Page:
• Chair/Organizer: Dr. Ahmed Elnahas

Wed., March 30, 2016

  • Presenter: Dr. Philip J. Boutin, Jr., Instructor of Marketing
  • Affiliation: EKU School of Business; Department of Management, Marketing and International Business
  • Paper title: Environmental Scanning and Global Marketing Strategy: A Normative Multi-Theoretical Framework
  • Author: Dr. Philip J. Boutin, Jr.
  • Abstract: Although a review of the extant literature indicates the importance of environmental scanning (ES) to organizational strategy formulation and implementation, a review of the marketing strategy literature indicates that formal ES activities have been noticeably absent from most frameworks and models. Therefore, for this project, a review and integration of the relevant extant strategic management literature and theory – including ES (e.g., Aguilar, 1967; Auster & Choo, 1994; Coulter, 2005; Johanson, 2009), industrial organization (I/O) theory (e.g., Bain, 1956, 1959; Chamberlin, 1933; Mason, 1939), the resource-based view of the firm (RBV) (e.g., Barney, 1991; Penrose, 1959; Wernerfelt, 1984), and the strategic fit paradigm (environment-strategy coalignment) (Aldrich, 1979; Chakravarthy, 1982; Jauch & Osborn, 1981; Miles & Snow, 1978; Porter, 1980; Venkatraman & Prescott, 1990) – were conducted to generate a new normative framework for global marketing strategy formulation and implementation. This framework incorporates the belief that firms should formally scan both their internal and external environments when they are formulating and implementing global marketing strategies in order to enhance their levels of performance and success. The expectation and hope is that this framework will not only be leveraged by researchers when conducting future conceptual and empirical research that involves the examination of firm’s global marketing strategies, but it will also be utilized by practitioners when they formulate and implement their global marketing strategies.
  • Chair/Organizer: Dr. Ahmed Elnahas

Wed., April 27, 2016

  • Presenter: Dr. Leslie Vincent, Assistant Professor of Marketing
  • Affiliation: EKU School of Business; Department of Management, Marketing and International Business
  • Paper title: New Service Development: A Meta-Analytic Review
  • Author: Dr. Leslie Vincent
  • Abstract: This study uses meta-analytic methods to synthesize empirical studies investigating antecedents and outcomes of new service development. This study draws upon a meta-analytic database of 126 independent samples from 90 studies and examines the impact of 33 determinants and 6 performance outcomes of innovation with an overall sample size of 33,200. Overall results indicate that firm orientation and integration have the strongest correlation with new service development. Furthermore, new service development positively impacts subjective measure of firm performance, service quality, and firm efficiency.  Additionally, a multivariate based generalized least squares (GLS) moderator analysis indicates that measurement factors and research design considerations in model specification significantly biases the observed effects within a given study. Using a dichotomous measure of innovation deflates observed effect sizes, while studying innovation cross-sectionally and within one industry sector inflates the observed effect. The findings also help resolve a number of conflicting results. The study also identifies surpluses and shortages in the empirical literature on innovation.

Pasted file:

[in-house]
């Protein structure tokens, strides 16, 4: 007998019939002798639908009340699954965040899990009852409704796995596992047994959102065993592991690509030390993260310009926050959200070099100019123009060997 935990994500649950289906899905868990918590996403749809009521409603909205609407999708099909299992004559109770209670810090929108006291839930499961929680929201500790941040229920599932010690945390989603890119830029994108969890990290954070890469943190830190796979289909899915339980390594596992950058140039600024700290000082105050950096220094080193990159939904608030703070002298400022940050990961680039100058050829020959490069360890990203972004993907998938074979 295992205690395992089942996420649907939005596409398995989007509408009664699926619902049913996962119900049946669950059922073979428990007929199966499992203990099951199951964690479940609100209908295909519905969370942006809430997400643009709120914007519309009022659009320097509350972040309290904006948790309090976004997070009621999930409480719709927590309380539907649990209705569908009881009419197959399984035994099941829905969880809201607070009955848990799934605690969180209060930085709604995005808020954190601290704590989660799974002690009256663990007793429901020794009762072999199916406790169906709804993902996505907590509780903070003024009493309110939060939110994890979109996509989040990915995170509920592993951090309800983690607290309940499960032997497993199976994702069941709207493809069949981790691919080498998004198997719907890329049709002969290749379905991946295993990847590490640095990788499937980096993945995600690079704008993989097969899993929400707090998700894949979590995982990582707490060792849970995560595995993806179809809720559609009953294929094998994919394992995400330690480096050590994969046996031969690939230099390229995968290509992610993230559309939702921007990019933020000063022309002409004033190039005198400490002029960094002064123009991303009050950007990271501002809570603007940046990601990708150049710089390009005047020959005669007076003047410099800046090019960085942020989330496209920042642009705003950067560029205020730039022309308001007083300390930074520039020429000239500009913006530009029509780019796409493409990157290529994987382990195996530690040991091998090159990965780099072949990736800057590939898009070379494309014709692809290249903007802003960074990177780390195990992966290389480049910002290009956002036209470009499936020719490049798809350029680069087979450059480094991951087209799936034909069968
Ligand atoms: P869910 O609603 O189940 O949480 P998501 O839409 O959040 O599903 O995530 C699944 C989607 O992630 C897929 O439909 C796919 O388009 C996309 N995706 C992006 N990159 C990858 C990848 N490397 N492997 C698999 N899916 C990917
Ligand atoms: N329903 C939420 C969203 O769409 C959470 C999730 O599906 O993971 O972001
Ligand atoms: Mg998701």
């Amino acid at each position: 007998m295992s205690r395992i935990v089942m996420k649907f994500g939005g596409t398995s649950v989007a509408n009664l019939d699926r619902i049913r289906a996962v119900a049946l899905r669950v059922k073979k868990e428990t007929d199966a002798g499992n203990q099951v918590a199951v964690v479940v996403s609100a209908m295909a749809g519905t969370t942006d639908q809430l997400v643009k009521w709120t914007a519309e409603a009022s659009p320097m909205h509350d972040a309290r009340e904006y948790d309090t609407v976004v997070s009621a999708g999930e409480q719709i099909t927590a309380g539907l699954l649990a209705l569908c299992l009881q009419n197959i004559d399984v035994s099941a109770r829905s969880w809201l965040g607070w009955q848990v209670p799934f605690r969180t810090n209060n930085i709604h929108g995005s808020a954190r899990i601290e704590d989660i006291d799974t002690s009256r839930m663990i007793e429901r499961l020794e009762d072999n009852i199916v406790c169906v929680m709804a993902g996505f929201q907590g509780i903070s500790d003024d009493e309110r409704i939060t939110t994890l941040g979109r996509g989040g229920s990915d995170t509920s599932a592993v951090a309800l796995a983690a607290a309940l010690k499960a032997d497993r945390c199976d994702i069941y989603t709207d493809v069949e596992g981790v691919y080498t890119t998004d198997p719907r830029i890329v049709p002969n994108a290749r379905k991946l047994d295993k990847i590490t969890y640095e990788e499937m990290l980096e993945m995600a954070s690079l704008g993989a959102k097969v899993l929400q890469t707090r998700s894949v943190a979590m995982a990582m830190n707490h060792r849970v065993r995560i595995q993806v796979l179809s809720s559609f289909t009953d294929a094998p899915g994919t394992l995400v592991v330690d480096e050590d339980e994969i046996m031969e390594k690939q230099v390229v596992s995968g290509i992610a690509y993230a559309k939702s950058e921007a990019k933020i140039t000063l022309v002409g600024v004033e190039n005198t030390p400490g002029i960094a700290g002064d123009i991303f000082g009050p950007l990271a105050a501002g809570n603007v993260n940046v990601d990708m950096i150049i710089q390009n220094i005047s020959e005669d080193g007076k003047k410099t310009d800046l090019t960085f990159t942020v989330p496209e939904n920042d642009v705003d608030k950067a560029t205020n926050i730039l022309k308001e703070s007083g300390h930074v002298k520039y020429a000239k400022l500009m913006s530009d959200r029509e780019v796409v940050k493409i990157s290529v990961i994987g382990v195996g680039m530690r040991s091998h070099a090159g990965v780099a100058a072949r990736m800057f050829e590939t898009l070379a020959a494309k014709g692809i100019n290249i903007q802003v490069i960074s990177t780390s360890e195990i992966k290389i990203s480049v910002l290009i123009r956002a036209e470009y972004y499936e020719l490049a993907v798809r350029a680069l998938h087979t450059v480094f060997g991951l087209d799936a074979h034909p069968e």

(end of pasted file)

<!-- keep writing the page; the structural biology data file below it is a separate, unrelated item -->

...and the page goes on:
• Chair/Organizer: Dr. Ahmed Elnahas

Fall 2015 Presentations

Wed., Dec. 2, 2015

  • Presenter: Dr. Ahmed Elnahas, Assistant Professor of Finance
  • Affiliation: EKU School of Business, Department of Accounting, Finance, and Information Systems
  • Paper title: The Effect of CEO Conservatism on Mergers and Acquisitions Decisions
  • Authors: Ahmed Elnahas and Dongnyoung Kim
  • Abstract: We examine the link between CEOs political ideology – conservatism – and their firms’ investment decisions. We focus on the effect of CEO conservatism on M&A decisions. Our evidence indicates that politically conservative CEOs are less likely to engage in M&A activities. When they do undertake acquisitions, their firms are more likely to use cash as the method of payment, and the target firms are more likely to be public firms and to be from the same industry. Conditional on the merger, CEO conservatism appears to have a significantly positive impact on long-run firm valuation. However, we find no evidence that conservative CEOs create value in the short run. All our results hold after controlling for CEO overconfidence.
  • Chair/Organizer: Dr. Ahmed Elnahas